Machine Learning Models Power Data Leak Detection


Avatar Marie Sacksick

Data Science is a critical cog in CybelAngel’s Data Leak detection. Our Machine Learning models protect customers against data breaches by augmenting the expertise of CybelAngel security analysts. A human-only solution would take an extremely long time to detect actual leaks from all the false positives generated by the exponential growth of data exchanged on the web.

Efficient Machine Learning models allow for effective triage between true false positives and potential threats. They reduce the overall feed of alerts analysts have to investigate. 

But how do we train a mathematical model to act as a human — by training and retraining it. 

Let’s see how we do it.

Preparing the Training Session

At CybelAngel, we build models to discriminate the “safe” data from the “shouldn’t-be-out-there” data. This is a classification task, with only two classes: the negative one “not critical”, or the positive one “critical document.”

Before we start the training per se, we prepare the dataset. We clean it, meaning we do some deduplication and under-sampling, and there it is, all shiny!

The data set is then split in training, testing and validation subsets, with all necessary checks to have them similarly distributed. We have also made feature exploration, and we chose what features we want to use.

Now we can move to the training phase, which unfolds into five key components. These steps are not sequential, you can tune your model by starting at any point in the process — as long as you complete each step.

#1 – Benchmarking Algorithms

Building a Machine Learning model starts with choosing the right algorithms. You can use neural networks (NN) – but you can also use good standard models. Although NN are trendy and often presented as better learners, it is worth comparing them with others, such as Random Forest Classifiers (RFC), Logistic regression (logreg), or even k-nearest neighbors algorithm (kNN). At CybelAngel, our data scientists work with all these algorithms to adapt our approach to the datasets.

Our target? Interpretability, and robustness. It is very important because our data changes month-to-month!

#2 – Choosing Hyperparameters

Most models need hyperparameters to complete the algorithms. The trick with fine tuning hyperparameters is that it’s easy to fall into overfitting.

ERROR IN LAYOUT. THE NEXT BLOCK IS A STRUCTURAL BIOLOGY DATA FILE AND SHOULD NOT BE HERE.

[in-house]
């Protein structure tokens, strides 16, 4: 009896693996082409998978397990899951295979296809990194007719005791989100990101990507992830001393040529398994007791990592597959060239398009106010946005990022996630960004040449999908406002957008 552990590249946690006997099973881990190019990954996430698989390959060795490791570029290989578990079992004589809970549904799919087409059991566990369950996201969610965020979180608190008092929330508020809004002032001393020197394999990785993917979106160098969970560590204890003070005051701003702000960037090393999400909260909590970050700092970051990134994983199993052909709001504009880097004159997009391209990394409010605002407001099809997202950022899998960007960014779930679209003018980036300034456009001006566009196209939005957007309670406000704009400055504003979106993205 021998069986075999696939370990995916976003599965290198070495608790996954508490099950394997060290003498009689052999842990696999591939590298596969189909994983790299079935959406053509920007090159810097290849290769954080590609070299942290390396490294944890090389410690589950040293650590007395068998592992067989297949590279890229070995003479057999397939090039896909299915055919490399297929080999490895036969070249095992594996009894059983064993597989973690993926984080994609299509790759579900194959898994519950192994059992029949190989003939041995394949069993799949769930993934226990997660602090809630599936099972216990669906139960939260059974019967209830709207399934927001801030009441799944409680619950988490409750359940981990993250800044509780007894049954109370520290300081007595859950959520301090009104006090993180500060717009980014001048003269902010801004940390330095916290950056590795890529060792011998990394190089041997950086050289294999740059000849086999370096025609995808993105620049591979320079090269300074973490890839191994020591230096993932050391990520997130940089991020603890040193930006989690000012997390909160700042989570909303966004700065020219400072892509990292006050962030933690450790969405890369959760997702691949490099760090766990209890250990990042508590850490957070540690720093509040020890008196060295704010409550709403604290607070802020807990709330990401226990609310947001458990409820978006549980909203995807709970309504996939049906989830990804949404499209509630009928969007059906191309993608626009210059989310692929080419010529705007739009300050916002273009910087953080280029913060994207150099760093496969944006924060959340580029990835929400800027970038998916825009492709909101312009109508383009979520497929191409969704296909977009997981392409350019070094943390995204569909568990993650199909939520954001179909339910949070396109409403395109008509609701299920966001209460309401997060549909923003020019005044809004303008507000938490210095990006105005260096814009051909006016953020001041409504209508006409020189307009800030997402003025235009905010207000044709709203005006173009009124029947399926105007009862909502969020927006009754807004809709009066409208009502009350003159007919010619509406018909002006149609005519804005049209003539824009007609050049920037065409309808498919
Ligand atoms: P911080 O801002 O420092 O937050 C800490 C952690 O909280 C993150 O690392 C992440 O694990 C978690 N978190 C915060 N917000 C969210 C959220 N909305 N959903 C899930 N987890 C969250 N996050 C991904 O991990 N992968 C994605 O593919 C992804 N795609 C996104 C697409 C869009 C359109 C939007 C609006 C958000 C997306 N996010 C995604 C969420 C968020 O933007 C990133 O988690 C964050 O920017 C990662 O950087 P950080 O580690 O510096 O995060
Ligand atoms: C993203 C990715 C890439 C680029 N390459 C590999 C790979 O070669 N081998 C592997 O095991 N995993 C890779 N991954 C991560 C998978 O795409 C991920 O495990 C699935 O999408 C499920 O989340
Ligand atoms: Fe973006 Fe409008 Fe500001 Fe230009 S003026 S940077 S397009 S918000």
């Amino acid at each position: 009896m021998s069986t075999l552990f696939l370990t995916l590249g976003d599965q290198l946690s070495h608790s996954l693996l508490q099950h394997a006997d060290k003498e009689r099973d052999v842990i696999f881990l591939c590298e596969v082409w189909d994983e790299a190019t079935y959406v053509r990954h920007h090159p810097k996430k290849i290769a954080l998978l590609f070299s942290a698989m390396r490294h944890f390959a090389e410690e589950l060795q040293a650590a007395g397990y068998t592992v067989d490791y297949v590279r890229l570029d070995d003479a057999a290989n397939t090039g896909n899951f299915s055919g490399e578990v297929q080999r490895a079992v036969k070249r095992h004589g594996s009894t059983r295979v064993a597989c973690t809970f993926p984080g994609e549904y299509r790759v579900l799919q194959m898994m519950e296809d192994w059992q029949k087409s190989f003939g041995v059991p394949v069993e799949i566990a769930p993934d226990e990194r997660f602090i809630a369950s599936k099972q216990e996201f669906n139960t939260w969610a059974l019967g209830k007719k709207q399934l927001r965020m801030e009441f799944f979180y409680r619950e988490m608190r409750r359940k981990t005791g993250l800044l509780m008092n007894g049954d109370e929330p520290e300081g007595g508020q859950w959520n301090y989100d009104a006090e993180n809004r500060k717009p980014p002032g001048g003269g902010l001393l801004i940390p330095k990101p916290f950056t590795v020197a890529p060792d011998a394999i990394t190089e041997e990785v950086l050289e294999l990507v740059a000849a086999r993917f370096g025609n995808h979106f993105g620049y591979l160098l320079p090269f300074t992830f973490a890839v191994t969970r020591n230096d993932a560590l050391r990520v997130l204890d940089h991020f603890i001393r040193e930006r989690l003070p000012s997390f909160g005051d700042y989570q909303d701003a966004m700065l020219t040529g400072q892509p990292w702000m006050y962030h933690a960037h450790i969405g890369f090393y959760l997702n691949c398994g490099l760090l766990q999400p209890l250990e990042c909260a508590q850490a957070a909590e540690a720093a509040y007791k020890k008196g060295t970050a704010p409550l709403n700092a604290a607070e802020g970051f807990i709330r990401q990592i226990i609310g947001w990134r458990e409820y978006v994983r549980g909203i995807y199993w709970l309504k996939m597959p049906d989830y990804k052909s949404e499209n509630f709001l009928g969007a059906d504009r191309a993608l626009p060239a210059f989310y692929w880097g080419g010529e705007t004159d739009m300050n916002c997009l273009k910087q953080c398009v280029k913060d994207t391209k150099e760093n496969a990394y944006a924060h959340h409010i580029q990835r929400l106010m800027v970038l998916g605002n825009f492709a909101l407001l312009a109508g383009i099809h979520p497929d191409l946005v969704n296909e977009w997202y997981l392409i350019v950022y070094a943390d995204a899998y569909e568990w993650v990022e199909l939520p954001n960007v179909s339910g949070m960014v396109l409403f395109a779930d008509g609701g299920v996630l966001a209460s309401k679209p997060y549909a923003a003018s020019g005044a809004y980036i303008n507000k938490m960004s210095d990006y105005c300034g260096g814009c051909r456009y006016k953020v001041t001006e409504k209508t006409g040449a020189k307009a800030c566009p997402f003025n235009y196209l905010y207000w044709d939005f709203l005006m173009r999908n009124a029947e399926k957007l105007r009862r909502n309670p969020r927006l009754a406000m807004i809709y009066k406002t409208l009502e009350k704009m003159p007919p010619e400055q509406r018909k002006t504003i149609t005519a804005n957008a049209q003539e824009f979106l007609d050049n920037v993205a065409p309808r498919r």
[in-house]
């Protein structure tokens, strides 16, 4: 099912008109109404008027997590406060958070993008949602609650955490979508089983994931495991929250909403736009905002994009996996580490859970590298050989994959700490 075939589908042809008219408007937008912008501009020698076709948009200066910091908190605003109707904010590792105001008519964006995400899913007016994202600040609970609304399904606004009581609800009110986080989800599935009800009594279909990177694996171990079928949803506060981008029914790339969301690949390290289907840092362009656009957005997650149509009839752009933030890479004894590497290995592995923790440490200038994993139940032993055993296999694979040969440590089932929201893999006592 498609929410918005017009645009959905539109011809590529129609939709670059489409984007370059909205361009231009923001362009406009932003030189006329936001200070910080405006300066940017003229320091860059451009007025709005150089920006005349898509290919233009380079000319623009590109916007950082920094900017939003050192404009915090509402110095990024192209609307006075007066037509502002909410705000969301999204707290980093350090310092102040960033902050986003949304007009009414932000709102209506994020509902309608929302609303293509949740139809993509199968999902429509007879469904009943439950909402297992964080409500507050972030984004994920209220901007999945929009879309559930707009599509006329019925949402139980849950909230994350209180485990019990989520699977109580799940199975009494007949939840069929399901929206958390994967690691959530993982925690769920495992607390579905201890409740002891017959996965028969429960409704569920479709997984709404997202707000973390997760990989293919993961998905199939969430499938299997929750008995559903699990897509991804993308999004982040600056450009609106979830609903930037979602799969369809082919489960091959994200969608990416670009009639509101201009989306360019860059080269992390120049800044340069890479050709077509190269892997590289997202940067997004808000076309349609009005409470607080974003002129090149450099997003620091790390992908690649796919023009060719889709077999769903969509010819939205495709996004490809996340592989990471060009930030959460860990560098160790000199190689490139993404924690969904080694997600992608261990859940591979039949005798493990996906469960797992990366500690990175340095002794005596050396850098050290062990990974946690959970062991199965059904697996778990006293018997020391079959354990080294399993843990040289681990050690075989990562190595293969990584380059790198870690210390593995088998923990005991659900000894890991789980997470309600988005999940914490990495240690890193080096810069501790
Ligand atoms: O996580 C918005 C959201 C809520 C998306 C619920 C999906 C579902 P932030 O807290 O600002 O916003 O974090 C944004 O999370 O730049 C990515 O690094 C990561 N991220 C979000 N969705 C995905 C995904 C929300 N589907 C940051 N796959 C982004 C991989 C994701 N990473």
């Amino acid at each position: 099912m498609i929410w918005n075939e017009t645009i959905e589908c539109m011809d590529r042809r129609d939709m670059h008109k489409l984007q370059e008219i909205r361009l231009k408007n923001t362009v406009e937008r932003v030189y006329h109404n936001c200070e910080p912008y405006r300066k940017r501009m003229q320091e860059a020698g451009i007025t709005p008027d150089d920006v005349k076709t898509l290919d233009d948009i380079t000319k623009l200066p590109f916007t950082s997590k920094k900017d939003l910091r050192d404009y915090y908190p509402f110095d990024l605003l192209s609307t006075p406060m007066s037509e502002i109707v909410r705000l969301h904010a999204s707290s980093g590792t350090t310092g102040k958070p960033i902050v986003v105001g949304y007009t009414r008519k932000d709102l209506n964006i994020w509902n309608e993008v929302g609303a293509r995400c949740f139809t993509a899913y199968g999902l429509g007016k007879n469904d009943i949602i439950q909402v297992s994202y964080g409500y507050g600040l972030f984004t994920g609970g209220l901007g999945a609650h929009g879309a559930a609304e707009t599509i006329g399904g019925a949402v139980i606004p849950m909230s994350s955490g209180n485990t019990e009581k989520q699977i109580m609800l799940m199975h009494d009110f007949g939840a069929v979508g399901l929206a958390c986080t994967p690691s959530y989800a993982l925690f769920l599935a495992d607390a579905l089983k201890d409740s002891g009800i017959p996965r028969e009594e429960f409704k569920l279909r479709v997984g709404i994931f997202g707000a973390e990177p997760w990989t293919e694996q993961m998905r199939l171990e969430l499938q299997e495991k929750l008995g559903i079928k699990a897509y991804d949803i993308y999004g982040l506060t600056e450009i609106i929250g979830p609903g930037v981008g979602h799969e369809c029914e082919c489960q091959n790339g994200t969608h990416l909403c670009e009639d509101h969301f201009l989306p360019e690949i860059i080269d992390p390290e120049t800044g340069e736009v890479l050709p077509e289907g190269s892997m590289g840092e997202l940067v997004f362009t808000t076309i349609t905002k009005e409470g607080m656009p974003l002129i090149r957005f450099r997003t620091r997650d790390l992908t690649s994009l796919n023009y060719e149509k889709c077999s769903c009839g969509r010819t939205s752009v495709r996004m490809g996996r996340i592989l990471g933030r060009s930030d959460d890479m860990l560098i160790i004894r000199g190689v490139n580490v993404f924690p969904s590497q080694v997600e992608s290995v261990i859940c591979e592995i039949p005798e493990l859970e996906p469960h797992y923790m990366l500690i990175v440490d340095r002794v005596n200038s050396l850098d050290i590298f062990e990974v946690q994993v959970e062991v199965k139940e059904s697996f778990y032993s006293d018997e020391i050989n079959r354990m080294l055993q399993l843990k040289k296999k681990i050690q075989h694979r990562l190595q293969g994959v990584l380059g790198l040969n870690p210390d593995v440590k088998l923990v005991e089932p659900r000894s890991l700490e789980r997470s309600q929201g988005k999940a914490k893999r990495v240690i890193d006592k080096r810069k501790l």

A good example is we use a RFC for one of our models. This model is sensitive to overfitting. Why? RFC is an ensemble method based on trees. You have to choose how deep the trees may go, and how much data one leaf must contain. If you keep splitting branches until there are only a few instances per leaf, you can be sure you will craft a model unable to generalize well from our training data to unseen data.

Our target? Optimal goodness of fit with generalization ability.

For additional insights:  Still Doing Cybersecurity without Machine Learning? Think again.

#3 – Implementing the Sample Weight Method

At CybelAngel, our classification goal is risk detection, which means not all documents have the same importance. While it’s troublesome to have an invoice in the wild, it could be devastating to your business to have the blueprints for your headquarters sold on a dark forum!

CybelAngel’s classification differentiates between troublesome risks and one that could wreak havoc on your business.  We assign different sample weights to the learning instances: the more severe the data breach, the more important it is for the algorithm to learn to classify it well.

Our target: assign a coefficient to each type of data, based on their level of severity.

#4 – Using Learning Curves

There’s a perpetual argument around how much data is enough data. How much data is enough data to ensure the quality and the robustness of the model? We’ve got friends in learning curves

Learning curves represent the performance of the model on a specific metric according to the size of your dataset. The performance on the test set increases, while the performance on the training set decreases, representing the generalization of the training. Once the performance on the test set stops increasing, and is coming near to the performance on the training set, that’s it! We can say that we have enough data to build a general model.

Learning curves also tell you if you are in an overfitting or under-fitting situation. It tells you “how well you are learning” — that is, if your model is ready to go to production. If you are overfitting, you might wish to go back to fine-tuning your hyperparameters.

#5 – Retraining Machine Learning Models

Models never stay at their optimum for a long time. The data and the behavior change constantly. 

Online learning is one solution to be at the edge, to keep your model coherent between what it is trained on and what it treats. The idea is to get feedback from the prediction of the model, and make it learn from it. 

At CybelAngel, the Data Science team works hand-in-hand with CybelAngel’s cyber analysts. The last filter allows for validation of the models with human expertise. The cyber analysts classify the instances, while the Data Scientists use the feedback to update the model and keep it sharp.

This is how we train Machine Learning models at CybelAngel to copy the behavior of a cyber analyst addressing a potential leak. But Machine Learning models won’t replace human investigation. They can only enhance it. By sorting out billions of true negatives, these models allow cyber analysts to focus their time and skills on critical threats versus false positives.   

It’s this unique combination of Machine Learning and Human Expertise, that enables CybelAngel to provide comprehensive, scalable, and actionable coverage to our enterprises across the globe.

Leaks are inevitable. Damage is optional.
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